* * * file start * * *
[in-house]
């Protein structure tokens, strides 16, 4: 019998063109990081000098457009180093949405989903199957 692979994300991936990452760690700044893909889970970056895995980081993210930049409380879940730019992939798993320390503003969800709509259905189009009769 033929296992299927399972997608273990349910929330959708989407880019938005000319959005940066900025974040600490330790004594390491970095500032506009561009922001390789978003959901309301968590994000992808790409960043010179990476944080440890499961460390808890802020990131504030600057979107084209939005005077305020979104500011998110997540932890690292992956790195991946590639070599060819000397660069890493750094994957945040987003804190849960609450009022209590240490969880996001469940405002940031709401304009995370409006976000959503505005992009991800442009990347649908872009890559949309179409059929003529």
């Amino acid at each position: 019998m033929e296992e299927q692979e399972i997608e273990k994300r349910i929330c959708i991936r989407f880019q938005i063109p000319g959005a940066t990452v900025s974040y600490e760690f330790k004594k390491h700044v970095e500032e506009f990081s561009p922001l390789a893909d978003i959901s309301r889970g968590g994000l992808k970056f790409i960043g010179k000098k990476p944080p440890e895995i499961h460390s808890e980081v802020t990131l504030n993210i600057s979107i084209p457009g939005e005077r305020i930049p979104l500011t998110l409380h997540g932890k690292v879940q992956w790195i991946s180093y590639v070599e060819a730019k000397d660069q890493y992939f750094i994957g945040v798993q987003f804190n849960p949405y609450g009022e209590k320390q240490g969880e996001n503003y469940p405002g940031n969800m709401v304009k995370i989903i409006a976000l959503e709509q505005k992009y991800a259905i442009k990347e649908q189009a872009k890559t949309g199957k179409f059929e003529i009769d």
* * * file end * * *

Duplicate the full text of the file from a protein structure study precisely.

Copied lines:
[in-house]
């Protein structure tokens, strides 16, 4: 019998063109990081000098457009180093949405989903199957 692979994300991936990452760690700044893909889970970056895995980081993210930049409380879940730019992939798993320390503003969800709509259905189009009769 033929296992299927399972997608273990349910929330959708989407880019938005000319959005940066900025974040600490330790004594390491970095500032506009561009922001390789978003959901309301968590994000992808790409960043010179990476944080440890499961460390808890802020990131504030600057979107084209939005005077305020979104500011998110997540932890690292992956790195991946590639070599060819000397660069890493750094994957945040987003804190849960609450009022209590240490969880996001469940405002940031709401304009995370409006976000959503505005992009991800442009990347649908872009890559949309179409059929003529």
């Amino acid at each position: 019998m033929e296992e299927q692979e399972i997608e273990k994300r349910i929330c959708i991936r989407f880019q938005i063109p000319g959005a940066t990452v900025s974040y600490e760690f330790k004594k390491h700044v970095e500032e506009f990081s561009p922001l390789a893909d978003i959901s309301r889970g968590g994000l992808k970056f790409i960043g010179k000098k990476p944080p440890e895995i499961h460390s808890e980081v802020t990131l504030n993210i600057s979107i084209p457009g939005e005077r305020i930049p979104l500011t998110l409380h997540g932890k690292v879940q992956w790195i991946s180093y590639v070599e060819a730019k000397d660069q890493y992939f750094i994957g945040v798993q987003f804190n849960p949405y609450g009022e209590k320390q240490g969880e996001n503003y469940p405002g940031n969800m709401v304009k995370i989903i409006a976000l959503e709509q505005k992009y991800a259905i442009k990347e649908q189009a872009k890559t949309g199957k179409f059929e003529i009769d």